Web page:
This is part two of a posting by Laura Engelman, an intern for the Male Circumcision Consortium at FHI 360. You can read part one here.
Some of the tensions that can arise when MMC is introduced were felt in Kenya when a national VMMC program was launched there. FHI 360 works closely with the Government of Kenya (GoK) on its national VMMC program. This program, launched in November 2008, focuses primarily on Nyanza Province, which has the highest HIV rates in Kenya coupled with the lowest rates of MC. The Kenya VMMC program shines light on the value of community-building and open dialogue when discussing controversies involving MMC.
In order to quell fears about MMC among skeptics of the intervention, GoK officials and the program’s partners held two large forums in Kisumu, Kenya before the official launch of the campaign. Community members and stakeholders at these forums voiced concerns over introducing the medical intervention in a traditionally non-circumcising community. Through honest discussion and a thorough presentation of the facts and the positive randomized control trial results, the GoK and their partners reassured the community leaders that circumcision is a strictly medical, rather than cultural, intervention. Reframing it in this way led to the community’s acceptance and endorsement for the medical procedure.
Similarly, discussing the medical benefits of the procedure with stakeholders in communities that practice traditional circumcision as a rite of passage for adolescents is important in reassuring concerned community members. In these communities, partners are exploring ways in which traditional MC can be made safer. There is also discussion about how other rituals can be combined with medical circumcision so that a rite of passage ritual survives. In addition to community discussion about the procedure, peer-to-peer communication also helps to allay fears about the procedure. One adolescent in Kenya reported that the youth in his community thought of traditional circumcision as a “brutal” practice until one of their friends underwent MMC. After hearing from the trusted friend that the procedure did not hurt, other boys his age opted for the medical intervention.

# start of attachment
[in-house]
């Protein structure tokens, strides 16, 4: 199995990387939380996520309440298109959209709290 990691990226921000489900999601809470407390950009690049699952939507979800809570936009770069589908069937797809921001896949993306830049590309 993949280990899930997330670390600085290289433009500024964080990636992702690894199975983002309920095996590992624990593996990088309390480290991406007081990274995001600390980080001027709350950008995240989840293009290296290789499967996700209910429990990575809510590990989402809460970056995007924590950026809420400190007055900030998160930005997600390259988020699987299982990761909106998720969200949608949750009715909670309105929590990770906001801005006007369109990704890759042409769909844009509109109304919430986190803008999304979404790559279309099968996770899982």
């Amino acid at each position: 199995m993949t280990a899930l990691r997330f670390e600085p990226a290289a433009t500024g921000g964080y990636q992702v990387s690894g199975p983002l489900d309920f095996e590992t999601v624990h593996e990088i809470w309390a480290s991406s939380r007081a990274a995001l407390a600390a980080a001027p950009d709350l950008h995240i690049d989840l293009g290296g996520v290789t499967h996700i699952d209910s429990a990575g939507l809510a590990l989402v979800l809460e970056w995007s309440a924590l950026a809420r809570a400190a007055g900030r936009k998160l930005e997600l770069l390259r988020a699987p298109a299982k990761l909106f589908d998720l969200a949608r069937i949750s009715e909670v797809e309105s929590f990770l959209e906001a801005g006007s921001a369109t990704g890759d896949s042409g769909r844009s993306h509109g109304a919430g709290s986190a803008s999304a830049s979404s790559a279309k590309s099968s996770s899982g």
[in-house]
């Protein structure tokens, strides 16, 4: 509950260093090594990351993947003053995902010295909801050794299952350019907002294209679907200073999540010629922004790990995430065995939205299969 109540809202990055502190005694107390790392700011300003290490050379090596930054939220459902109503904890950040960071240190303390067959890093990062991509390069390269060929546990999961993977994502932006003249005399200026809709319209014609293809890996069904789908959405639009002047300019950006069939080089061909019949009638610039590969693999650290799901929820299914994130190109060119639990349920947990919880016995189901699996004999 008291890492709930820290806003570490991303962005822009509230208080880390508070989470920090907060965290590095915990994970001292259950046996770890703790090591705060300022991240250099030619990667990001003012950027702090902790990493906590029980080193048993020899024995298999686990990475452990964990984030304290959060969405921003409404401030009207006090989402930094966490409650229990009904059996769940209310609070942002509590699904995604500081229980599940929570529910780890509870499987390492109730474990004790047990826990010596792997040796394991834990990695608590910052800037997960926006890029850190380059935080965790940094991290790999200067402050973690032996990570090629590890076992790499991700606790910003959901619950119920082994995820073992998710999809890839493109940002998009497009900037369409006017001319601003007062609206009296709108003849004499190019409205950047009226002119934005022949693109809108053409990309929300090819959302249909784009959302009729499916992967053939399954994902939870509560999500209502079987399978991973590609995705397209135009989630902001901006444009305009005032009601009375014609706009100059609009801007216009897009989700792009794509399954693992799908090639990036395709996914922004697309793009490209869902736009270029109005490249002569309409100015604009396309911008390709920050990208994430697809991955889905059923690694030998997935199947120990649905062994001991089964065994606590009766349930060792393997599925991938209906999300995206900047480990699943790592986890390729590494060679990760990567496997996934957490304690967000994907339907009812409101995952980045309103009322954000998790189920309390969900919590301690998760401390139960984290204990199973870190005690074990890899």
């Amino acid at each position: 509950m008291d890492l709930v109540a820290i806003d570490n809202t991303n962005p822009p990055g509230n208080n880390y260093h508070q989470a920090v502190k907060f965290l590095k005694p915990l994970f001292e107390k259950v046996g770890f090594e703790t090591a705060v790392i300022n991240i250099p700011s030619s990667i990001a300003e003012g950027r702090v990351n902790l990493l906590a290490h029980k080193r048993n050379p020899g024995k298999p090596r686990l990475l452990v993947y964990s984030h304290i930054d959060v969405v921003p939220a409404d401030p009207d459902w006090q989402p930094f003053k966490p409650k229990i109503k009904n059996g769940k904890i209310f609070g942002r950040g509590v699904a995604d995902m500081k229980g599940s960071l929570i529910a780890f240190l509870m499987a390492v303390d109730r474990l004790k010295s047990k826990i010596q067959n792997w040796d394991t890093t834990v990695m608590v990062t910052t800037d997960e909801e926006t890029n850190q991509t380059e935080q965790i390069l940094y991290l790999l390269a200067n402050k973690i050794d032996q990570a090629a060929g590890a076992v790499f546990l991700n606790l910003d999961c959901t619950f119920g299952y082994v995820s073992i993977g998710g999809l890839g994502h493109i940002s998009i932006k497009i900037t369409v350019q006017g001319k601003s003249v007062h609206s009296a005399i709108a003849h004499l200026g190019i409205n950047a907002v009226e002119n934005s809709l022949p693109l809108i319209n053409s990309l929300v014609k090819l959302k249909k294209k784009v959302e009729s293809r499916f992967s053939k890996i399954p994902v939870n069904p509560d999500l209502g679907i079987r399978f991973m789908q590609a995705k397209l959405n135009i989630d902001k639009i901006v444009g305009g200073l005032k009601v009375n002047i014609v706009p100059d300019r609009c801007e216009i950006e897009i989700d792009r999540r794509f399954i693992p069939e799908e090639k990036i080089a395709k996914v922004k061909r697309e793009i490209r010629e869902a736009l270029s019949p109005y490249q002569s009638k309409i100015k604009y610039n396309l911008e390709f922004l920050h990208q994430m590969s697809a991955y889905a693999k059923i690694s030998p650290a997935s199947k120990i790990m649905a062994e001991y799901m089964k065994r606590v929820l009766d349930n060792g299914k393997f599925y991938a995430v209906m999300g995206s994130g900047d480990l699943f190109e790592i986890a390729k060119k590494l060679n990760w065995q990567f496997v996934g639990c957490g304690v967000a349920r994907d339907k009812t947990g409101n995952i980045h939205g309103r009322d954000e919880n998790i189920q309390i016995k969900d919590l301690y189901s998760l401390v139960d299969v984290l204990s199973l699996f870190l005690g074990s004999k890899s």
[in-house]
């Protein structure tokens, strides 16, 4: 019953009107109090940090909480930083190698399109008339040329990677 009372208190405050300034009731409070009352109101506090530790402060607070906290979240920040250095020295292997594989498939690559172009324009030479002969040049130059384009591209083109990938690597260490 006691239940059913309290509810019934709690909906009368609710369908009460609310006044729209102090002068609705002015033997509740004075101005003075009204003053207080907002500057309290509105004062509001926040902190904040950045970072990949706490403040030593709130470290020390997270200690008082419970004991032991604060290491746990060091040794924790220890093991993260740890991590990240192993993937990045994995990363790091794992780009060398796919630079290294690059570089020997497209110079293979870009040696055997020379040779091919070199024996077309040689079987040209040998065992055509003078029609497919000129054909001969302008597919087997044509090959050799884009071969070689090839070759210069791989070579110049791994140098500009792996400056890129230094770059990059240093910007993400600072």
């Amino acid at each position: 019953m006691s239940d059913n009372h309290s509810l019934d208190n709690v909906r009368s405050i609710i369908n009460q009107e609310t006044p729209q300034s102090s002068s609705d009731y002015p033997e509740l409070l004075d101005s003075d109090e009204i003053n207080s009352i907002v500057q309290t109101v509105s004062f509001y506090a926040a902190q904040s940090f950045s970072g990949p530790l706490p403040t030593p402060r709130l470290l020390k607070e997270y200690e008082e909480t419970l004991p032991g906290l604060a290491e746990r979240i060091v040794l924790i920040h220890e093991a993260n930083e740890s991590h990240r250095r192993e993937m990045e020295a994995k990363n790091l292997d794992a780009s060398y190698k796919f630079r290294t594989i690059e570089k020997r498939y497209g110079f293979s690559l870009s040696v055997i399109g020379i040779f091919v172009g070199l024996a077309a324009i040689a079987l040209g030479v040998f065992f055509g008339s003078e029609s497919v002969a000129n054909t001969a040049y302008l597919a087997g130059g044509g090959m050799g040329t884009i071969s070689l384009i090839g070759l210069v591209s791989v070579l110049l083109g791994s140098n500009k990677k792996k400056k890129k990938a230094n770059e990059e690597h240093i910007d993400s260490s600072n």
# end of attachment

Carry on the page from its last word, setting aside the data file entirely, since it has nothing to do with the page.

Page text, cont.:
Adolescents throughout sub-Saharan Africa undergoing MMC receive counseling along with “the cut.” Counseling must be tailored to an adolescent audience to reinforce the idea that MMC is only partially protective from HIV and that other protective behaviors, such as correct and consistent condom use, must also be employed. Counseling must discourage sexual disinhibition after undergoing MMC. Circumcision only provides men with partial protection from HIV and is by no means a free pass to engage in unsafe sex. Though medically circumcised men are 60% less likely to contract HIV from an HIV-positive woman, it is imperative that these men do not counteract the benefits of MMC by engaging in risky sexual behavior. MMC should be viewed as part of a comprehensive HIV prevention package that includes use of condoms, regular testing for STIs and HIV, open communication about sexual behavior and sexual health, and reducing the number of sexual partners.
Through research, communications efforts, and collaboration with other organizations, FHI 360 is working to improve and expand access to safe, VMMC services in sub-Saharan Africa. Kenya’s national VMMC program is the most comprehensive to date and has led the way for others to engage in national VMMC scale-up programs as well.